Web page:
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Transcript: How SFI works hand in hand with arable crop production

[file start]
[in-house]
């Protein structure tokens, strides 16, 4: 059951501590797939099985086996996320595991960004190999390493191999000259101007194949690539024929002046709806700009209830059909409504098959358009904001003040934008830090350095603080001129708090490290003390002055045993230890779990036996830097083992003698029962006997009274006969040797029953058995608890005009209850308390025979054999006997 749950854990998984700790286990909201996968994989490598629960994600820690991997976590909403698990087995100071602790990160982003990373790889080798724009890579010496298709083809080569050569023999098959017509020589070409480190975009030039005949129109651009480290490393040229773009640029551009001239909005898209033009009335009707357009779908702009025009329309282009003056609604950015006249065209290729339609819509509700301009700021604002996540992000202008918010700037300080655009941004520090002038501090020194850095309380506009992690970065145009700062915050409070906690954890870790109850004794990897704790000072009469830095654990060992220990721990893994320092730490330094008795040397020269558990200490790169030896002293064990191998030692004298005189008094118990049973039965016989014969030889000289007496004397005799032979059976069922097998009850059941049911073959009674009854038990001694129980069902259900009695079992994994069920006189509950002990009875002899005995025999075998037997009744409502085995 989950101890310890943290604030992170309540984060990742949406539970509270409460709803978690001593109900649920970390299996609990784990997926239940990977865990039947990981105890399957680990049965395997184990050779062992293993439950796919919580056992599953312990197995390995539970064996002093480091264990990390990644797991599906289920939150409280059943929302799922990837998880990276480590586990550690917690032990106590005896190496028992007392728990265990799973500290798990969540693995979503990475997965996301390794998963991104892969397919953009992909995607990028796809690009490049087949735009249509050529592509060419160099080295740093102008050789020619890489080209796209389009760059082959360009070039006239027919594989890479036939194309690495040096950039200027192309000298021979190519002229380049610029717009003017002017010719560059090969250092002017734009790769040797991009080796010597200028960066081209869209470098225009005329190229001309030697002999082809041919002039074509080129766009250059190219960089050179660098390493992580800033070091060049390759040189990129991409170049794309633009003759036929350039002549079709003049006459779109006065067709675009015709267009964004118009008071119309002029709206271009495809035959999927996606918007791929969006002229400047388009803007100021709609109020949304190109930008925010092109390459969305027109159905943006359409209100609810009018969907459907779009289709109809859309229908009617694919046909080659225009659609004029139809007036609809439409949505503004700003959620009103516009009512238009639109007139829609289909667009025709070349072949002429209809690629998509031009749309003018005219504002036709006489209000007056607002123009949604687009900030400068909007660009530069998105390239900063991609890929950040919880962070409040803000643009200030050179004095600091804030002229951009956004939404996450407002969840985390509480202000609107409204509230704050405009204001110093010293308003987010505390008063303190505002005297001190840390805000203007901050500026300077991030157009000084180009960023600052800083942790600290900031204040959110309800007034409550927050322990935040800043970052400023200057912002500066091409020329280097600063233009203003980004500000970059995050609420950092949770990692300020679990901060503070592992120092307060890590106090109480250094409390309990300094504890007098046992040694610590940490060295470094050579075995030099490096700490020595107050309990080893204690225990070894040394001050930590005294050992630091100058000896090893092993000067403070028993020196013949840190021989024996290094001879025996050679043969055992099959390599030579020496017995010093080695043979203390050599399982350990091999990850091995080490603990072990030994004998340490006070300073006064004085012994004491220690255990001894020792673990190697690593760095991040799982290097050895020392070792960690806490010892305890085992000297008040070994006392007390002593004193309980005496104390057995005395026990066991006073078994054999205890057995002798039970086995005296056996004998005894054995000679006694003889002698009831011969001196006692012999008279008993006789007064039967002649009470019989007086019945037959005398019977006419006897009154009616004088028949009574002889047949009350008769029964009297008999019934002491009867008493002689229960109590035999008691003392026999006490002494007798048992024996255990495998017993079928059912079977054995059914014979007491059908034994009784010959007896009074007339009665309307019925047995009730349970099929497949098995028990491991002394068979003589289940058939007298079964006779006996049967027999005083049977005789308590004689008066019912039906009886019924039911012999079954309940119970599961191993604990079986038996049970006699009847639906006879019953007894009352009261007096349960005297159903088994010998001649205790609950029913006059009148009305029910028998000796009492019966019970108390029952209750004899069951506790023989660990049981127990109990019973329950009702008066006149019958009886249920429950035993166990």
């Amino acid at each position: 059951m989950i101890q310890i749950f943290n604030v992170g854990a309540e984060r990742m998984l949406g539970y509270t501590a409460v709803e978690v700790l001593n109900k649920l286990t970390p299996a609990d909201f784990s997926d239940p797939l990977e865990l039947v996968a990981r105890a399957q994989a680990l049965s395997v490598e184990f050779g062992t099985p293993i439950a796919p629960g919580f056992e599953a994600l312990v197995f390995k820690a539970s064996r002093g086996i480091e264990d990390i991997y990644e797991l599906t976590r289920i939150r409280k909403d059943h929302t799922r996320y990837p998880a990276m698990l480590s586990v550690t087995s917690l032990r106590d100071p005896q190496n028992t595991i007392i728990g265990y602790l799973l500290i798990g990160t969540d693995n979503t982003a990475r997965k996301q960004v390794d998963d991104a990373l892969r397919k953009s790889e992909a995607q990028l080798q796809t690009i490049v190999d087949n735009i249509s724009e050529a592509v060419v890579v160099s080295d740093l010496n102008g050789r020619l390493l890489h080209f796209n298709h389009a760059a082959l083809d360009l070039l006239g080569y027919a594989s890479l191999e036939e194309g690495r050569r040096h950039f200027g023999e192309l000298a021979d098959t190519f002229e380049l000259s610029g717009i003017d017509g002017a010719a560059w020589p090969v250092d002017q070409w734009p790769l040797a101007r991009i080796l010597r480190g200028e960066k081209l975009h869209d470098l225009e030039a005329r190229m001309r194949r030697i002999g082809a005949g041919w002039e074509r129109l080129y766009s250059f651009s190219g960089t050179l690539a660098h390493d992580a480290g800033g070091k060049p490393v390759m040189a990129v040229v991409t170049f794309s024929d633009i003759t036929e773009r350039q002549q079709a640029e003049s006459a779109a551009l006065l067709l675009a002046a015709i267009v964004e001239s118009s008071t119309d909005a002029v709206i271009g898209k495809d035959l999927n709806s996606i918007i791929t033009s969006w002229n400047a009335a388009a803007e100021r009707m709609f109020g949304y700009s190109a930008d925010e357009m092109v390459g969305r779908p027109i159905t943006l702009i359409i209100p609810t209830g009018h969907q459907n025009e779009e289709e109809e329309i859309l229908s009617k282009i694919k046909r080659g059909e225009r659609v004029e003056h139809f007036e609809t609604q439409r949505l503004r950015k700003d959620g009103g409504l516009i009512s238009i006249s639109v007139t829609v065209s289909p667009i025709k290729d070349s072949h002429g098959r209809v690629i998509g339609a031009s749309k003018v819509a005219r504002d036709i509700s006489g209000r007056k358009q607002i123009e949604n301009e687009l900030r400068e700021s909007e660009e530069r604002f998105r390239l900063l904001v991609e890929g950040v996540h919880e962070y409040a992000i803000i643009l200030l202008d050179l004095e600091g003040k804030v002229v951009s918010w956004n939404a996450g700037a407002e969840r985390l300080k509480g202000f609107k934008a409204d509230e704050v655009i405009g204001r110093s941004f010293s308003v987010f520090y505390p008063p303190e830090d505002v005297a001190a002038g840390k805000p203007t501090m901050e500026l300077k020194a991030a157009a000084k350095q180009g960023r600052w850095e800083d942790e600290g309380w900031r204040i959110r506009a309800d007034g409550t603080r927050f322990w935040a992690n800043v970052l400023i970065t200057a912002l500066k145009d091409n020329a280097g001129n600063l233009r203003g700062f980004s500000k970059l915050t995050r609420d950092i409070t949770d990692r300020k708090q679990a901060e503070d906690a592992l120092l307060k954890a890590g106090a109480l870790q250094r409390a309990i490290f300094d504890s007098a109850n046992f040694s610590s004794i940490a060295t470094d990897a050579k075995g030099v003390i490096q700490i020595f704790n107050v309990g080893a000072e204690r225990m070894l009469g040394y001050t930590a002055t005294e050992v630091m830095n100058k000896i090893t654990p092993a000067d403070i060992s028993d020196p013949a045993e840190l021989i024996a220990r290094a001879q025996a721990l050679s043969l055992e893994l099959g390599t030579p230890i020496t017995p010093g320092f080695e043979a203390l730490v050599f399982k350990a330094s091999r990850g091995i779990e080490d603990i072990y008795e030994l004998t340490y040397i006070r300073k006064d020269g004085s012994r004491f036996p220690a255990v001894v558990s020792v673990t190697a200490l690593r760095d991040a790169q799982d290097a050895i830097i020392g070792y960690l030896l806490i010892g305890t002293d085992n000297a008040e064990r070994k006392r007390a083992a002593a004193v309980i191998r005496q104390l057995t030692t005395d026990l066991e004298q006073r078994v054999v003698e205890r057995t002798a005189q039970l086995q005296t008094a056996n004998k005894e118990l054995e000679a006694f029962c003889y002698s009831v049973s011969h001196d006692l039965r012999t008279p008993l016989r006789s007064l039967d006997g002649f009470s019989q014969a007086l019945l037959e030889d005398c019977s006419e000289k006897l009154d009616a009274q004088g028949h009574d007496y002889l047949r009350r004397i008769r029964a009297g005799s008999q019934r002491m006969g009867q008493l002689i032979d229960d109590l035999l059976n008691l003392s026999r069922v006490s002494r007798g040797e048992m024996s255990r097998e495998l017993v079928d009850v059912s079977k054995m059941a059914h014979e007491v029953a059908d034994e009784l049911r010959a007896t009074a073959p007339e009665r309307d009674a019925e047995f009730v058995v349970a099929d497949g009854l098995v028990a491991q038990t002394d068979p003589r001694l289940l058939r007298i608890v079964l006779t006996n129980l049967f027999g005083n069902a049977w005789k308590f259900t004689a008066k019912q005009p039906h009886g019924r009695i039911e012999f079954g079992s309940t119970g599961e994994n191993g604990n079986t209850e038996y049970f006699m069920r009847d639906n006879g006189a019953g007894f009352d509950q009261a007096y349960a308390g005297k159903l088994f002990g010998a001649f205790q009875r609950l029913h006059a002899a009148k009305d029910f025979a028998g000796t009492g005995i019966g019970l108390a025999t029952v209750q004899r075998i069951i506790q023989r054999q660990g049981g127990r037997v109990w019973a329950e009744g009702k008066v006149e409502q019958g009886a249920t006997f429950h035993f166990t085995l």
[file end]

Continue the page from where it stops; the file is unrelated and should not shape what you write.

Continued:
Caroline Knox,SFI Arable Standard agreement holder,Marvel Farms, Isle of WightSo we're on the Isle of Wight. We're in the middle of the Isle of Wight. We farm 500 hectares, owned and rented land. It extends from here down through the Arreton Valley. Over the years in this  land we've farmed  potatoes, carrots,  parsnips, we've done a lot of combinable crops. But now we just simply grow for a biogas plant.This is a cover crop drilled about 3 weeks ago after the first rain we'd had since almost April. It follows rye harvest in July. In an ideal world, this would have been planted in July-early August, and we would be chin-high in sunflowers and knee-high in phacelia by now. But because it was just so dry this year, we've only just got it in a few weeks ago.In a normal August-September, the sunflowers are in their full glory, there'd be bees buzzing everywhere. And along with the bees, of course, the birds, over the last few winters, it's been an incredible sight to see, really enjoying the biodiversity and the feedstock that's within this floralistic cover crop.This is buckwheat. This was only drilled about 3 weeks ago, so it is remarkable how quickly that's come up. Very late drilled this year, we had to wait for moisture, but it's pretty gratifying, what's growing. The buckwheat's already coming into flower and I think this phacelia will flower as well, it's hopefully going to come up with all the purple glory.There's that mixture of vetches, there's various normal farm weeds, there's chickwheat and fat hen, we've got linseed in here, there's some oat seed that we had left over, so it's quite a complicated mix. Our cover crops have really evolved over the years. When we first started looking at cover crops, it was just stubble turnips, which we saw as something which would stabilise the soil, provide ground cover.We were drawn to the soil standards on our farm because a lot of the actions in both the basic and the intermediate level, we were actually already doing, we'd already been evolving in that direction over the years.When it actually came to doing it, I looked online on GOV.UK. I think if you've had any experience of doing a BPS [Basic Payment Scheme] application or even a Countryside Stewardship application, it'll be very familiar to you. The ability to choose which fields was very straightforward, whether to go into basic or intermediate level. We ticked the boxes and it was quite a straightforward process. Soil is the foundation of our business.The soil standards is a way for people to start looking at improving soil carbon. With soil carbon comes soil health. With soil health comes productivity. My top tip is, look at the standards. Be open minded. You'll probably find you are doing a lot of these practices already. And look, if this is a way you can add some money to your bottom line to replace some of the uncertainty that has come with the decrease in BPS.This is an old map of the farm. The soil type varies from very sandy to quite a deep clay loam at the other end. The outcome of the soil standards is all about what's happening in the fields, but there is a degree of record-keeping required. It ties in nicely with what we've been doing already with nitrogen- vulnerable zones. So we just have a soil management plan. It charts each field, the soil type. We have soil analysed for NPK [Nitrogen, Phosphorus, Potassium] as routine and the soil type has been assessed over the years.So all this ties in with something we've done historically. But you can go out there with a spade, a digger, you can profile your own soil, and there's plenty of tools available to determine your soil type to fulfil the requirements of the scheme.